Do all galaxies have a black hole in the center?
Would I be correct if I stated that all galaxies have a black hole in the center? Since other galaxies orbit around a center point in a galaxy - the barycenter, right? - I would assume at this point there must be some insane gravitational pull. Which only black holes can create, right?
(If this is a bit vague, please tell me so I can clarify!)
I am a complete newbie to astronomy in general, so sorry if this question makes no sense whatsoever.
Why do you say that it "must have some insane gravitational pull"? Stuff orbits the barycenter because it's the center of mass, it doesn't have to be a big concentration of mass. FWIW, for galaxies with a central BH, the mass of that BH is a tiny fraction of the whole galaxy's mass. It's not like the BH dominates the galaxy's gravitational structure, although of course it has a fairly big effect in the immediate vicinity of the BH.
Where's the black hole in the middle of every binary system that makes the stars orbit the barycenter? The mass of the stars is more than enough, you don't need them to orbit something else. Solve for a binary star system, and you'll see the same mechanism still works for n-bodies.
@PM2Ring: While that's a fairly well-known physical result, it ignores the fundamental question: Would all that mass even _be_ there concentrated in a galaxy without a black hole? Or are black holes essential to the formation of starts and their clustering into a galaxy?
@Luaan If the mass of the stars is more than enough, does that mean that they will collide/merge?
@MSalters Sure, central black holes might be important in galaxy formation, but I don't see how they are relevant to star formation. And then you have to explain spiral galaxies without a central BH. Did they lose their BH, eg in a collision? If so, how did they manage to retain their spiral structure? FWIW, we still don't have a good theory to explain how super massive BHs are so massive. I suspect that we need to learn more about the role of dark matter to address these questions properly.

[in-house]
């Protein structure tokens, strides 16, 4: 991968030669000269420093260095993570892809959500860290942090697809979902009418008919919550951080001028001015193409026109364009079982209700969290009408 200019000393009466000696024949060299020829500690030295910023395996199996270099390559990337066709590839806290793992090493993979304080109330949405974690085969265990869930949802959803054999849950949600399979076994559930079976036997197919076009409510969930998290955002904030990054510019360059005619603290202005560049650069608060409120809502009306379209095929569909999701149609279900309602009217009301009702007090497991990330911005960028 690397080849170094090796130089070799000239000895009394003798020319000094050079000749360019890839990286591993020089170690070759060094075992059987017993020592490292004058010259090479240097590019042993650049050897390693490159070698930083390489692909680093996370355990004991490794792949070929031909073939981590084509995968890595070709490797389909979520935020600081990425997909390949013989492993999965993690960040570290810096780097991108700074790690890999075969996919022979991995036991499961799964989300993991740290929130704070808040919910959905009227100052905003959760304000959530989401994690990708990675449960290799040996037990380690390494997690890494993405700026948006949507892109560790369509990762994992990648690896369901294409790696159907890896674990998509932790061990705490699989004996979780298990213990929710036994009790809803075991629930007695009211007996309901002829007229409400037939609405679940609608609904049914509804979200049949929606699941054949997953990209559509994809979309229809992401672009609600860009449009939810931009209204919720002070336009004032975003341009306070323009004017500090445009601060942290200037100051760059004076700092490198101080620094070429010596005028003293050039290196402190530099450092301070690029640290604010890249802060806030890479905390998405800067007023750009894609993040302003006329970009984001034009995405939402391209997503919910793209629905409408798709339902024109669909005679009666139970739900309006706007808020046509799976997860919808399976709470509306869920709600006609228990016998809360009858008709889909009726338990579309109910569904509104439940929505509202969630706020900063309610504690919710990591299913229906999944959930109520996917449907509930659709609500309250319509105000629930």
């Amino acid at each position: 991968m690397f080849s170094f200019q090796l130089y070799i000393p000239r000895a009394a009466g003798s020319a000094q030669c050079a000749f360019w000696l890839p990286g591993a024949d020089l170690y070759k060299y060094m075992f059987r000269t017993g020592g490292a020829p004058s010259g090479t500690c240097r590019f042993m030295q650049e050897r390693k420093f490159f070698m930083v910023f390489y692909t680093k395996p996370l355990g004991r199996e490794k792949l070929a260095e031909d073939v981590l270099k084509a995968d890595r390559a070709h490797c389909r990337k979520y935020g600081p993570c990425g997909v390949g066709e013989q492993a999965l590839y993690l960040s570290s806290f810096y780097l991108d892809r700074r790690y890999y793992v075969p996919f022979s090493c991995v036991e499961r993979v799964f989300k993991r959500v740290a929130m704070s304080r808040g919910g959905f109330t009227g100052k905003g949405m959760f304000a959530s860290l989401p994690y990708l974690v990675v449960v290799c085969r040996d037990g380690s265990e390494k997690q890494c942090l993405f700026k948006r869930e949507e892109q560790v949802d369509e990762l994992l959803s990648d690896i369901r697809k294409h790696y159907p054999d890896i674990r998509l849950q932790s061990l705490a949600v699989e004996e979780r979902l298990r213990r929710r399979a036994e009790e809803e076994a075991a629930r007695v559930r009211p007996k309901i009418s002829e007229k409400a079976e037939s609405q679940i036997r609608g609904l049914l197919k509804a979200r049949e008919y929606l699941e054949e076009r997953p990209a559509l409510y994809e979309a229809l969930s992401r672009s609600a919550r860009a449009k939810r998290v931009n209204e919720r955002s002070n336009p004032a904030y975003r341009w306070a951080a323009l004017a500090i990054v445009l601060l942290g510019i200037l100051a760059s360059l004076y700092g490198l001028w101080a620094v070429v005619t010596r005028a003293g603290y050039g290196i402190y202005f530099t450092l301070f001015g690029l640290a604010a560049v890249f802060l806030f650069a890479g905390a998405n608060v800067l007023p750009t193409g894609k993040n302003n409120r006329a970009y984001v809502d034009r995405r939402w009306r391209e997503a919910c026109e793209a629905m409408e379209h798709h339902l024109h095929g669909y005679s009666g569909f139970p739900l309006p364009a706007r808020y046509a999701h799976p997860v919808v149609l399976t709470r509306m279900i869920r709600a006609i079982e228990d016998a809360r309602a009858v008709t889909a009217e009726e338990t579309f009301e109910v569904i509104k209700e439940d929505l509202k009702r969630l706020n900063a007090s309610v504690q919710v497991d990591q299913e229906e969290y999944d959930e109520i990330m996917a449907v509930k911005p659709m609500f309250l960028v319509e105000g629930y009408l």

@AndrewMorton If you only account for gravity and ignore gravitational waves, no - the orbits are stable. The real system is trickier, because stars aren't inert, perfectly solid balls of stuff - they're losing large amounts of mass to solar winds, for example. I'm not sure, but I think that main sequence binary stars are actually slowly _expanding_ their orbits as the orbiting mass decreases. It gets much more complicated once you add things like solar evolution, of course, but the "spiraling down to the center" thing needs some way of losing massive amounts of orbital energy.
The answer here is certainly no. Many dwarf galaxies (e.g. the Magellanic Clouds) don't contain supermassive black holes, although some may contain less massive intermediate-mass black holes (Mezcua et al. 2018). As they are the most numerous type of galaxy in the universe, it's quite possible that most galaxies, in fact, do not contain supermassive black holes. This shouldn't be too surprising; if the bottom-up theories of supermassive black hole formation are correct, many intermediate-mass black holes must coalesce to form a massive one. Dwarf galaxies simply wouldn't have (or be able to form) the requisite population, in most cases.
That said, a number of dwarf galaxies have been observed to host supermassive black holes (notably including M60-UCD1 and Hen 2-10, among others). These have provided, and continue to provide, insights into the formation and evolution of low-mass galaxies.
Some users here have also identified some massive galaxies without supermassive black holes, including M33 and A2261-BCG. The former has a bulge, but the central stellar velocity dispersion is low, implying there is no black hole at its core (Merritt et al. 2001), assuming the required parameters are known well enough. In A2261-BCG, it's possible that one or more central supermassive black holes were ejected, leaving a "puffy" core without a black hole. Keep in mind, of course, that this is only one possible explanation for the observed distribution of stars in A2261-BCG.
In general, a central supermassive black hole does not influence the large-scale kinematics of stars and gas within a galaxy. Most supermassive black holes are much less massive than their host galaxy; I believe Sag A*, at the center of the Milky Way, is on the order of about 0.001% of the total mass of the galaxy. Even massive ellipticals like NGC 4889 have black holes about 0.1% of their total mass. As far as I know, ultra-compact dwarfs have the highest black-hole-to-galaxy mass ratios, with an extreme example being the previously-mentioned M60-UCD1.
the idea of ejected SMBHs is an intriguing one, given that this would imply such objects wandering about in between galaxies will little chance of being detected.
@Michael It's definitely an interesting prospect. That said, ejected active galactic nuclei would still be detectable, as they're usually much more luminous than their host galaxies, and because they should be able to retain accretion disks for some time post-ejection. HE0450-2958 *might* be such an ejected AGN (although the naked quasar interpretation is not well-accepted), and SDSS J0927+2943 and 3C 186 are AGN that have likely been ejected, but are still detectable.